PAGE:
OK. I'll admit it: My favorite film this week is also the most transgressive. It's full of vicious one-liners that are guaranteed to offend, well, the easily offended.
Jason Bateman makes his directing debut with Bad Words, the rudest comedy about an adult dealing with kids since Bad Santa. The script by Andrew Dodge is pointedly provocative: sexually, racially, ethnically and any other kind of descriptive qualifier you might come up with.
Bateman plays Guy Trilby, who has made it his mission to win the national spelling bee. Against kids. He's found a loophole that allows him to compete, despite the fact that he is crushing the dreams of the children he's contending against - and, more explosively, the dreams of their parents.
Why? He eventually reveals a reason, but that's of less importance than the mission itself. And to get there, he is willing to endure insults and obstacles, except for the one he's not prepared for: a friend.
The new acquaintance is a young competitor named Chaitanya Chopra (played by Rohan Chand), who cheerfully endures all of Guy's corrosive one-liners in an effort to be his buddy. The hard-shelled Guy, who already has a weird relationship with his media sponsor (a blogger with very funny sexual appetites, played by the delightful Kathryn Hahn) eventually can't resist the wide-eyed kid, but that doesn't rob him of his power to shock with wickedly funny jibes at everyone within spitting distance.
Make no mistake: The humor is nasty, in all senses of the word. But I'm a sucker for a truly vulgar, unhinged comedy like this - and no one delivers these poison-tipped verbal darts with the kind of deadpan sangfroid as Bateman. It's probably the funniest movie I will see this year.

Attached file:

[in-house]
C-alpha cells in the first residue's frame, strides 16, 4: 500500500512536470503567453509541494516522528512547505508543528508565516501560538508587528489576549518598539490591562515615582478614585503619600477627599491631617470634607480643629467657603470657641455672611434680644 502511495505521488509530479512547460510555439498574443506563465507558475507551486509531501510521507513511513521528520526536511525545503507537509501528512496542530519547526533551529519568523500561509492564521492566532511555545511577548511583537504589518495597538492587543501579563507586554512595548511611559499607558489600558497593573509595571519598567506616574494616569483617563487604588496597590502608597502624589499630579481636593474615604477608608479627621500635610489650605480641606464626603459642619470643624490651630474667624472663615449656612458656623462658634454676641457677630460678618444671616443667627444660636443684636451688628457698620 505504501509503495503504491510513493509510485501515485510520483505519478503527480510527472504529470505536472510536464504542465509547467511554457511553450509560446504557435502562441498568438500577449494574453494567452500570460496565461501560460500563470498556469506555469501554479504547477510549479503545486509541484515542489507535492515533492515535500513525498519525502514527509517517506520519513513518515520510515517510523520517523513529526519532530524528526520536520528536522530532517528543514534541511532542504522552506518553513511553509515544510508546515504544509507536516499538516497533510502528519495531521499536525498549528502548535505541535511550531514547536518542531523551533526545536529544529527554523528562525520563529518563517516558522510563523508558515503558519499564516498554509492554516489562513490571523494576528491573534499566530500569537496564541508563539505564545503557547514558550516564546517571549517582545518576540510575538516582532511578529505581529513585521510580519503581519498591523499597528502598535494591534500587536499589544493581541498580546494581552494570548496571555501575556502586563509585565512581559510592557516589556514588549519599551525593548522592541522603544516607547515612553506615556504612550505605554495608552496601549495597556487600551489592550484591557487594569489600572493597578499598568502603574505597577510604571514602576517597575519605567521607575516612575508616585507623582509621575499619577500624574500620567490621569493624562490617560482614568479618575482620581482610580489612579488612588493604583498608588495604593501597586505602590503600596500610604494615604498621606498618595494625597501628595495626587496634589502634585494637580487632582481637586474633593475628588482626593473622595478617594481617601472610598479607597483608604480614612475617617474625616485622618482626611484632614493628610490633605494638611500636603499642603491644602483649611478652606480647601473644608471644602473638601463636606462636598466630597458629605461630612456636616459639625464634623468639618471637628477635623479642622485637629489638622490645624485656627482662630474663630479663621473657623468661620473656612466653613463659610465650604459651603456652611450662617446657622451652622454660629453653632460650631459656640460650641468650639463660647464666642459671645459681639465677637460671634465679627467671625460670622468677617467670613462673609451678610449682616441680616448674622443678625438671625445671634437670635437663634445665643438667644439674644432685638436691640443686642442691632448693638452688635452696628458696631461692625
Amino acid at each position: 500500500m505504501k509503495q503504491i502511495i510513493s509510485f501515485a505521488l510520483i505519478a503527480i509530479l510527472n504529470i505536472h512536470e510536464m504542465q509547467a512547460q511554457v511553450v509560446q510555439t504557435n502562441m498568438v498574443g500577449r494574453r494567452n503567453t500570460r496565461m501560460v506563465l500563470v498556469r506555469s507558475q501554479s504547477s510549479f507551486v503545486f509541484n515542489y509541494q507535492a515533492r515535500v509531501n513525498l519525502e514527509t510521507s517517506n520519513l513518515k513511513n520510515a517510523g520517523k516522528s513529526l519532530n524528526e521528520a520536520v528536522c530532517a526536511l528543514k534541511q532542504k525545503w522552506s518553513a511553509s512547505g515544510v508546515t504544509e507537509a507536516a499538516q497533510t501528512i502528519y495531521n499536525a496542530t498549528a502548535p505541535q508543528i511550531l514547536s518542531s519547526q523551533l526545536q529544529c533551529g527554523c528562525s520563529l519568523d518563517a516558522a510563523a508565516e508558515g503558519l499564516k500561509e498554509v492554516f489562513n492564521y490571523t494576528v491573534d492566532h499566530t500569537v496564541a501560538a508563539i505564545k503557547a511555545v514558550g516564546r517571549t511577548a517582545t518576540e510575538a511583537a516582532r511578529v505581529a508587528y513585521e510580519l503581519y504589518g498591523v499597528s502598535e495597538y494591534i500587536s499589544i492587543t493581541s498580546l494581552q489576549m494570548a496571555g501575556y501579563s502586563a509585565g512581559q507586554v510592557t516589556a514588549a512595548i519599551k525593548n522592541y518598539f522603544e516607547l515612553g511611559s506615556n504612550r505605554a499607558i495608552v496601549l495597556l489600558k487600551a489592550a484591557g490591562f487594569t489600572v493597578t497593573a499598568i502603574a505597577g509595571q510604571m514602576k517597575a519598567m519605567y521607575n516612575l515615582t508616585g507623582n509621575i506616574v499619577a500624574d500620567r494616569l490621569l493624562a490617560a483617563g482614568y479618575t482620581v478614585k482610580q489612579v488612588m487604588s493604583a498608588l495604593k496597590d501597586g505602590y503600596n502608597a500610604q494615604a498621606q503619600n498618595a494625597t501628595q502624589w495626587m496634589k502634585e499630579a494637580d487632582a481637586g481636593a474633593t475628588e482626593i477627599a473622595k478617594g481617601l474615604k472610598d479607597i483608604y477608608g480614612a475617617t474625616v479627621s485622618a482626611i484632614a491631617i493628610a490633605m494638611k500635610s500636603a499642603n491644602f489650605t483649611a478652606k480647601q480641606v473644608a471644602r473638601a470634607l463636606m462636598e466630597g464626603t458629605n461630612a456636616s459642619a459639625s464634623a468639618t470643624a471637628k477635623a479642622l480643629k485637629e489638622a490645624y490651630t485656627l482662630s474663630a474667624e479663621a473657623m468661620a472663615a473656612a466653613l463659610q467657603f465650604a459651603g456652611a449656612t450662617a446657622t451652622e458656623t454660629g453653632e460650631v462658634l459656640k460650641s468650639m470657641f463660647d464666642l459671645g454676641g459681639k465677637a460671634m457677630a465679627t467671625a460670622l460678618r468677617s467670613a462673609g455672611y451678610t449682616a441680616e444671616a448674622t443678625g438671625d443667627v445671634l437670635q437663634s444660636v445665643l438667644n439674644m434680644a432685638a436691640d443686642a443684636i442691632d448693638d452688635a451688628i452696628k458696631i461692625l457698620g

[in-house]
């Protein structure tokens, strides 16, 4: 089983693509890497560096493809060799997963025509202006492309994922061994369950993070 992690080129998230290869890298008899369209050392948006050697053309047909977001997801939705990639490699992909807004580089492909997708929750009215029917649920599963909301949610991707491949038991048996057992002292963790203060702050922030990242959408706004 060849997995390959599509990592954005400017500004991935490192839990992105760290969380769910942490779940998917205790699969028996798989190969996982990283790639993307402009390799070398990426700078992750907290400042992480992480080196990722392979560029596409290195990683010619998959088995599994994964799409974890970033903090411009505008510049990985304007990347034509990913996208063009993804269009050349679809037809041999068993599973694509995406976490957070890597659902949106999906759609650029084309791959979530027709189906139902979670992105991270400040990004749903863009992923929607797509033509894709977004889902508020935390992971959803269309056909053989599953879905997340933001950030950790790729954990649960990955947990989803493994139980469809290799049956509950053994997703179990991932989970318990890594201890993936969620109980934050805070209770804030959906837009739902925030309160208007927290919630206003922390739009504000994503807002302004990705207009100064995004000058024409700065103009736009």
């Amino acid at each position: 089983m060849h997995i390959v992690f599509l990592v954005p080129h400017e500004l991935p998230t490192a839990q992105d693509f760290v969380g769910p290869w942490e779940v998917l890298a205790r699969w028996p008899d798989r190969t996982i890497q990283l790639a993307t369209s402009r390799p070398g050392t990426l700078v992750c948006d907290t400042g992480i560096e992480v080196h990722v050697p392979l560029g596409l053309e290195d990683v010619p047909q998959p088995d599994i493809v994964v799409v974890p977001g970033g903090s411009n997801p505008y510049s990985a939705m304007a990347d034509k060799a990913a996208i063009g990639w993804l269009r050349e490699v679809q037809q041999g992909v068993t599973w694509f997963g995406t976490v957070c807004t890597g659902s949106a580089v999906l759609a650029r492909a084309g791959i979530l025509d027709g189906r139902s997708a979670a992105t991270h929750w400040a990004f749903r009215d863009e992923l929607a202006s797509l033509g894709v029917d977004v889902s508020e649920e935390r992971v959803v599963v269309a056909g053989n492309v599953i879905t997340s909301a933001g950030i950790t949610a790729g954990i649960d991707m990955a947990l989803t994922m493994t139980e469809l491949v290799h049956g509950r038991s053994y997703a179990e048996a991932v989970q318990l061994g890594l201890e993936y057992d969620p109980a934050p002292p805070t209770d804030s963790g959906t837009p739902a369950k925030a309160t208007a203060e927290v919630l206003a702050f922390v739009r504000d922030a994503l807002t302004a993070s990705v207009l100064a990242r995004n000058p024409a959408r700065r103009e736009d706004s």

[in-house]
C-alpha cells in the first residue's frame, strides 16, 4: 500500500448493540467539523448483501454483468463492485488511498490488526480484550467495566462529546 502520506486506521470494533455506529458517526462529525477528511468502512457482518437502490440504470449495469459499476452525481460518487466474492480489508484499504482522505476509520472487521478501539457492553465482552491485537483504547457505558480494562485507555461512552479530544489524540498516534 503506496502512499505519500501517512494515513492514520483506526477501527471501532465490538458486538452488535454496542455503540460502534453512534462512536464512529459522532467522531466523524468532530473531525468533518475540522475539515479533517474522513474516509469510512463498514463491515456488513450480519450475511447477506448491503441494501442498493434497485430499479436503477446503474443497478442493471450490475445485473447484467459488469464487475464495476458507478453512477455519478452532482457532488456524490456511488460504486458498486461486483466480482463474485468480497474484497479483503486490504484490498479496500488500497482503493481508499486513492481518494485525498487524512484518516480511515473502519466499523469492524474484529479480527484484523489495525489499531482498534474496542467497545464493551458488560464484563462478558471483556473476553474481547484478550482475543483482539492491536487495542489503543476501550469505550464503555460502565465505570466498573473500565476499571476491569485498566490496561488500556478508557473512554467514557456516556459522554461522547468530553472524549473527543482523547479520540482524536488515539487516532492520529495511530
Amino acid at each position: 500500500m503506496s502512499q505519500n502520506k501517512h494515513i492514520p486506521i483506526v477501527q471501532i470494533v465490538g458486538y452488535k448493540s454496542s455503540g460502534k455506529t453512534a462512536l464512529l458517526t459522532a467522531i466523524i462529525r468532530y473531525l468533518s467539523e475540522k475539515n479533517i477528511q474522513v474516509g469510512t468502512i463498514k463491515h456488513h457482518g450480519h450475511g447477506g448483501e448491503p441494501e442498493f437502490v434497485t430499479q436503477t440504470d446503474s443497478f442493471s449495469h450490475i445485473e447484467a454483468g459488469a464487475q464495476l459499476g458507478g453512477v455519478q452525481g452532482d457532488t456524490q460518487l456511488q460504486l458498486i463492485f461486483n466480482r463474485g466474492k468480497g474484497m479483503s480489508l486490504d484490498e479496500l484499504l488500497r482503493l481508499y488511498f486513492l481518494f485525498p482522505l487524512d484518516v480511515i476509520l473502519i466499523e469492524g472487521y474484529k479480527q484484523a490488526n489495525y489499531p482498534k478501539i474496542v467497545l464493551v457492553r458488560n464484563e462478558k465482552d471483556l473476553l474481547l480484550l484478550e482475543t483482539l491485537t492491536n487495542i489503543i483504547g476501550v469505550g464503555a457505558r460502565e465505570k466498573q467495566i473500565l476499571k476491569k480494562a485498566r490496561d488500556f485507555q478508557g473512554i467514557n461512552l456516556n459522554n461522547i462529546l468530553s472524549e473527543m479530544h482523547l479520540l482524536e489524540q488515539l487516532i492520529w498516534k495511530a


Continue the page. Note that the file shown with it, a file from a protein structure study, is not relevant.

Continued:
I enjoyed On My Way, Emmanuelle Bercot's road movie starring the eternal Catherine Deneuve. She plays a former beauty queen living in a provincial town, running a failing restaurant with her mother. Divorced and recently dumped by her long-time lover, she is forced by her estranged daughter to run an errand for her: driving the grandson she barely knows to the home of his paternal grandparents.
She hits the road and immediately gets lost on French back roads on a slow summery weekend. She encounters and becomes entangled with a variety of unexpected characters, eventually picking up the sullen grandson and delivering him to the other grandparents, who she's never met.
The plotting is minimal; instead, it's about the chemistry of this self-possessed but reticent woman, engaging with life in ways that are new to her, or in a manner of which she never assumed herself capable. Deneuve sparkles, even as she gets more and more disheveled on a daytrip that turns into a lengthy excursion. It's as varied and broad a character as I've seen this luminous actress play in a long time.
This review continues on my website.
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